What’s all this about the OIM?
We’ve been talking about the Open Information Model (OIM) in recent issues, with the release of a Candidate Recommendation set of specifications, moving inexorably towards final Recommendation status – and it will definitely be a big topic of conversation at our Data Amplified Virtual event. But, for our newer readers, what exactly is all the fuss about?
The OIM is a key part of the future of the XBRL standard. It is XBRL International’s strategic effort to simplify and modernise XBRL, making it both easier to use and more powerful at handling data in innovative ways. If you’re still a bit confused, our article ‘Introducing the OIM’ is a great place to start.
The big difference from what has gone before is that the OIM uncouples XBRL from a single syntax, and allows it to be harnessed to the most useful or relevant syntax for each user. In essence, XBRL is a digital labelmaker, used to tag data in financial reports so that both humans and machines know exactly what that information means and can compare it. XBRL has always been able to do that using the XML syntax, but now the OIM captures the meaning behind that syntax. This allows users to choose the format that best meets their needs.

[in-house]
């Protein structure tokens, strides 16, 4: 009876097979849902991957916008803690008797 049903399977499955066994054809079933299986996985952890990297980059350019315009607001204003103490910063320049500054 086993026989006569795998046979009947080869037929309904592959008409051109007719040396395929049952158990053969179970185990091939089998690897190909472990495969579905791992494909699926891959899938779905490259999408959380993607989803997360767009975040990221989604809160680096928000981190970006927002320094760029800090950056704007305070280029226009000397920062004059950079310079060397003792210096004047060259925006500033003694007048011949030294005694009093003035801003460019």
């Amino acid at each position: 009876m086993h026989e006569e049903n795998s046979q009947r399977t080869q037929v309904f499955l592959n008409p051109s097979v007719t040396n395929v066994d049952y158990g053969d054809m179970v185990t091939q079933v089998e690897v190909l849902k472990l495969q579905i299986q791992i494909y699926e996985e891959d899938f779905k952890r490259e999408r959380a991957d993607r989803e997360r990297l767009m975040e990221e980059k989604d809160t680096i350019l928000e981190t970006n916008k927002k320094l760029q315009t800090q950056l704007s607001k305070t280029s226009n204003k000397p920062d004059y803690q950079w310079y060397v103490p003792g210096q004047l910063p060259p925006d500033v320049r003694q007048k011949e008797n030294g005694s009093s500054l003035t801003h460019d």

Right now, the OIM supports three different formats: xBRL-XML is familiar and comfortable for anyone that has been using XBRL for any length of time. xBRL-JSON offers new ways to harness analytics, and is also a highly intuitive format for developers that are new to the standard. And xBRL-CSV, as explored in our latest tutorial, will make it easy to capture huge volumes of granular data in a compact way – of interest to many in the XBRL community, not least financial services regulators. Being independent of any one of these formats, the OIM allows data to be converted seamlessly between the three and expressed in different ways. It also frees the XBRL standard from specific technology, and as time goes on will grow to incorporate new formats.
We’ll be bringing you updates and exploring use cases as they unfold. Meanwhile, read more here.